It’s tough to operate a newspaper these days, particularly local papers that serve small and medium-sized communities.
We have great respect for the work that local papers do to bring the news to their communities, including accessing outside news service reports to provide a smattering of national and global news. We also understand that the space allotted for international news, by design, will be limited. However, it is still the local paper’s obligation to get the story right. If there isn’t enough space to properly report and explain the event, then perhaps no coverage is better than incomplete and/or misleading coverage.
A news item in the August 4, 2010 print edition of The State Journal-Register is a disappointing case in point. On page 2, in the “WORLD” section, the paper included an Associated Press report of an incident between Israel and Lebanon that occurred the day before. The report was abbreviated and did not contain any explanation about what precipitated the event, which, unfortunately, resulted in an incomplete and misleading news story. This is particularly concerning because it’s likely that many of the paper’s readers will not have the opportunity to access complete news reports of the incident, and may easily walk away with the wrong impression – one that fuels an anti-Israel point-of-view.
We’ll let you decide.
Posted below are the item in The State Journal-Register, news coverage from three media outlets, a radio interview with the political advisor to the United Nations forces deployed along the Israel-Lebanon border, and some interesting questions to ponder.
Excerpt: Lt.-Col. (res.) Dov Harari, 45, from Netanya, was shot dead by a sniper from the Lebanese Armed Forces, and a company commander from his battalion, Capt. Ezra Lakia, sustained a gunshot wound to the chest. By Tuesday evening, Lakia was in stable condition at Rambam Medical Center in Haifa.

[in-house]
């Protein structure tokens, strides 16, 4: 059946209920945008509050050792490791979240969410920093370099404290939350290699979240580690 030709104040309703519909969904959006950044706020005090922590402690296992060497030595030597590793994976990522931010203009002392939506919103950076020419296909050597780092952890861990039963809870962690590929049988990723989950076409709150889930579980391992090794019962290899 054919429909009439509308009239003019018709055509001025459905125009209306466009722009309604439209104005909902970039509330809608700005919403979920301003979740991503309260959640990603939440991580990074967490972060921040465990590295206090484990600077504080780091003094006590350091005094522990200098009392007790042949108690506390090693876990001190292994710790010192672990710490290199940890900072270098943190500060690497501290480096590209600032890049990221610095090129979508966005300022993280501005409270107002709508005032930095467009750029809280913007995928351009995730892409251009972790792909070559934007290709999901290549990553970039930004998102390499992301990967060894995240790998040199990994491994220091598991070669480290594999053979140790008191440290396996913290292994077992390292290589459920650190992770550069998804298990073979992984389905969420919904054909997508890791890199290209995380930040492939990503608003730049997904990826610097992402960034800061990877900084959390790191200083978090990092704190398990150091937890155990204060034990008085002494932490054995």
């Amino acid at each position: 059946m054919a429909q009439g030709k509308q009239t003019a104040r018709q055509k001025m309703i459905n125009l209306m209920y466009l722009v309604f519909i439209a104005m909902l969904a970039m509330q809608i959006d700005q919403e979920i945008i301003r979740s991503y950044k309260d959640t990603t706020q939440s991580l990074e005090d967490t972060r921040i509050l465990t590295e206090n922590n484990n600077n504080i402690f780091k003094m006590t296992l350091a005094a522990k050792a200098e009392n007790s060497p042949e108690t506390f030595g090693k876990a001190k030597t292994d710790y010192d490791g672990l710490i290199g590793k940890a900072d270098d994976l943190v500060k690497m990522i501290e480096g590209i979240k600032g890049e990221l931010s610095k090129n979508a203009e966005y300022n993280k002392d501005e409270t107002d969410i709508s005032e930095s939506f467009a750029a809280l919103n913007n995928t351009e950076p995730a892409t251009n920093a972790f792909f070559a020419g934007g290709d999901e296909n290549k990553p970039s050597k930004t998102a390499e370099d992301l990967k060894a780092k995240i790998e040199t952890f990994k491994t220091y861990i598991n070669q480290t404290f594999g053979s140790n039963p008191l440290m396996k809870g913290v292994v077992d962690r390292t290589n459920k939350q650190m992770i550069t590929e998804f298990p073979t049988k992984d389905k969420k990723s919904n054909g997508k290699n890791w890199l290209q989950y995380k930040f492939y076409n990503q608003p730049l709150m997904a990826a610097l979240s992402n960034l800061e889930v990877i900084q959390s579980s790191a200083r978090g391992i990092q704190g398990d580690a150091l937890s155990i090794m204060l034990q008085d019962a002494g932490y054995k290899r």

The violence began around noon, when a force from Harari’s reserve battalion entered an enclave along the border and near Kibbutz Misgav Am to conduct routine maintenance work. Enclaves refer to land that is sovereign Israeli territory but is on the other side of the border fence, which does not always run directly parallel to the internationally recognized border, known as the Blue Line.
The soldiers had coordinated their movement beyond the fence with UNIFIL and were working to cut down a tree when shots were fired in their direction. Lakia was shot in the chest by a Lebanese Army sniper, and Harari was shot in the head.
Excerpt: The United Nations peacekeeping force in South Lebanon, Unifil, said on Wednesday it had concluded that Israeli forces were cutting trees that lay within their own territory before a lethal exchange of fire with Lebanese Army troops on Tuesday, largely vindicating Israel’s account of how the fighting started. Lt. Col. Avital Leibovich, a military spokeswoman, said that Lebanese Army snipers opened fire and that they “targeted our commanders,” who were observing the maintenance work.